First of all that directly contradicts the assumption that “being respectful of differing viewpoints” should be how we guide our conduct thanks to the newly adopted Code of Conduct. That is a fairly obvious point that Srid himself has made on his blog.
One of Srid’s quite contentious points on his blog is that “the core team has deliberately instituted a woke echo-chamber”. Are you actually agreeing with this? Because you sound like him a little bit. I personally don’t agree with this btw,. But your description is somewhat striking.
I don’t think you make a great case against “‘keeping politics out of tech’ or any such nonsense”. In fact, as I see it, letting general politics enter tech has led to this result. Meaning the suspension of Srid, who is a really technically competent guy, much more so than I am. I don’t think the result is good. Had both sides kept politics out of tech the result would have been better. It would never had created the contentious issue in the first place. And his competence would have been preserved as part of this community.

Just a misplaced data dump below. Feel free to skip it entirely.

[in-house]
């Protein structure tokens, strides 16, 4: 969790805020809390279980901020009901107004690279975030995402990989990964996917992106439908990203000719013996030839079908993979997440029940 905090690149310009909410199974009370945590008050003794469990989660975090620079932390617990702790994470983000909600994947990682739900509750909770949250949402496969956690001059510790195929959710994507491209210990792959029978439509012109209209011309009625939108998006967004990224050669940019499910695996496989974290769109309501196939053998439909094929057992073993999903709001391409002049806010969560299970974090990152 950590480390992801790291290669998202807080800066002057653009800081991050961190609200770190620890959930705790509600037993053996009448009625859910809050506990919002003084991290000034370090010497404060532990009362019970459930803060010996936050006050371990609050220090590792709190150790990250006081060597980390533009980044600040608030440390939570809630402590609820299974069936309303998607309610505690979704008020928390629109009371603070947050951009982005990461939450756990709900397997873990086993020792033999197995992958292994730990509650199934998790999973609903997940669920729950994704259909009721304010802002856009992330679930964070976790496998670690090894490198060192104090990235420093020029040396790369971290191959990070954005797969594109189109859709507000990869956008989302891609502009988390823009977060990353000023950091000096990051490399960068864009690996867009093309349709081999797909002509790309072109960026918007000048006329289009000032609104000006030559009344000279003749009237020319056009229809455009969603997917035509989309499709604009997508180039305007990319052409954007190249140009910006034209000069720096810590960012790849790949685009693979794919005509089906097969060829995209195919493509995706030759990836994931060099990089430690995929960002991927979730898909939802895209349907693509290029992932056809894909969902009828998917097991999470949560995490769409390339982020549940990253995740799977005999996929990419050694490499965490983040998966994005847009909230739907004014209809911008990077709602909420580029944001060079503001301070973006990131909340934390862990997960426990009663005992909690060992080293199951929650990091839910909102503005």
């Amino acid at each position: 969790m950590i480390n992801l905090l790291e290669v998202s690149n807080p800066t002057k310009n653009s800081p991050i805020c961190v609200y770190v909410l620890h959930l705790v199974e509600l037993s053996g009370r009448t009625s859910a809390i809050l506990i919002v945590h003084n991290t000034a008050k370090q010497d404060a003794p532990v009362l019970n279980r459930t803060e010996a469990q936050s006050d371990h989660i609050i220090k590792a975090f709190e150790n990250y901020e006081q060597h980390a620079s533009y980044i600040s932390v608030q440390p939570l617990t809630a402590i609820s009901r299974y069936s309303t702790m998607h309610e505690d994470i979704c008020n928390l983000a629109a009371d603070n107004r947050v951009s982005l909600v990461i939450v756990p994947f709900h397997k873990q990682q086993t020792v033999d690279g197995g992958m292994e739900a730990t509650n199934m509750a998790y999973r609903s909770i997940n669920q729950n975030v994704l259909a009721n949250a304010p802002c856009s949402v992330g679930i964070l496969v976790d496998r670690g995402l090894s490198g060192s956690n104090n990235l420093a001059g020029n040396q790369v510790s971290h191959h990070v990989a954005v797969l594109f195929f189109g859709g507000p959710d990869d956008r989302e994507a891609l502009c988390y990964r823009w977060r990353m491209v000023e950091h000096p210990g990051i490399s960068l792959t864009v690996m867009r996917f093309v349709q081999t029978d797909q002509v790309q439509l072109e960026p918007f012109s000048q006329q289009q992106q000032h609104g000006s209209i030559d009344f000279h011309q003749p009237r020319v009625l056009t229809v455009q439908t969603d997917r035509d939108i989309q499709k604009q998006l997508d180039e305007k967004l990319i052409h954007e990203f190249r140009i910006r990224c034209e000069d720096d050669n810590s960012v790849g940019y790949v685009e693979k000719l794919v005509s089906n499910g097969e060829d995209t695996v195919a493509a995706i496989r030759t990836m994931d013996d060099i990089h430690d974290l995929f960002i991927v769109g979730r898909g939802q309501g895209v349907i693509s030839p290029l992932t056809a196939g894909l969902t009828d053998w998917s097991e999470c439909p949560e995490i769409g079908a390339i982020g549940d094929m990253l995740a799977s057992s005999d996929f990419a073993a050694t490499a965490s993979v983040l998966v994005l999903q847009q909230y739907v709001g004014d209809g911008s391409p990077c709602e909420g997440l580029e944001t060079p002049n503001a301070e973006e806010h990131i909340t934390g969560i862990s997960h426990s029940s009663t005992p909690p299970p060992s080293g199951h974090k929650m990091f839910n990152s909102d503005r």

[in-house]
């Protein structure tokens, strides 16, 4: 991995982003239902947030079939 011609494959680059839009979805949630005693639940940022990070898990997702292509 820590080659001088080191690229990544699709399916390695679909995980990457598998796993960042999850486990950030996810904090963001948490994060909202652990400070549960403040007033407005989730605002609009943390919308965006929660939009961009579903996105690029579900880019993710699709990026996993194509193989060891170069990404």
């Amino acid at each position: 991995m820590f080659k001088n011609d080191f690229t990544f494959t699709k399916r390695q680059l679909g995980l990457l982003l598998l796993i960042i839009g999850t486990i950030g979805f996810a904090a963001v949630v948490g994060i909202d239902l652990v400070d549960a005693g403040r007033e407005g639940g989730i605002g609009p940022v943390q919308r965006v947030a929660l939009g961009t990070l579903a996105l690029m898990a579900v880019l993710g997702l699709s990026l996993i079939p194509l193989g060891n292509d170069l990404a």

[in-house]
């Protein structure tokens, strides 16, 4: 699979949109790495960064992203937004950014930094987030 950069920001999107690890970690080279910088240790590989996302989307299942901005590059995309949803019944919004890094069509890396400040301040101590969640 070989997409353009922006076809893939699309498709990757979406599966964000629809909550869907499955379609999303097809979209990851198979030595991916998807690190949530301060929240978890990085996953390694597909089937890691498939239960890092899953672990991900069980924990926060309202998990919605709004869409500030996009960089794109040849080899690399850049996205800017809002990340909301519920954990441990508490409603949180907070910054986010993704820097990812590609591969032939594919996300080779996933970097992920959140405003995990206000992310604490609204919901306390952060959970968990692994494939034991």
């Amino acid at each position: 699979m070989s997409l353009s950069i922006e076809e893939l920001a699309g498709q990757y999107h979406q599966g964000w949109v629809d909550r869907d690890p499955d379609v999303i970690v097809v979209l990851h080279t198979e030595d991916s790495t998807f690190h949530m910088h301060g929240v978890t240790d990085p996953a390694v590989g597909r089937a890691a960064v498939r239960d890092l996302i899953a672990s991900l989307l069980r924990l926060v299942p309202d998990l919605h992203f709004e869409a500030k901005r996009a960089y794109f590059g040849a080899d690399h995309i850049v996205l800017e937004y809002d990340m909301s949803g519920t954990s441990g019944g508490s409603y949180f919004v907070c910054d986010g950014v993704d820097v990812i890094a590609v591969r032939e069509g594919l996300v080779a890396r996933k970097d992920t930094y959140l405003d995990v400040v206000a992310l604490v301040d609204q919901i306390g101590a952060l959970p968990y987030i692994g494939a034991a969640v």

Because of this, I would call for depoliticization on all sides inside tech communities in order to put technical questions center stage and protect people’s time. That decision is of course a political one with respect to the governance of tech communities. But since you accept the authoritarian implementation of such decisions so nicely, I see no grounds for you to object to it once it is made.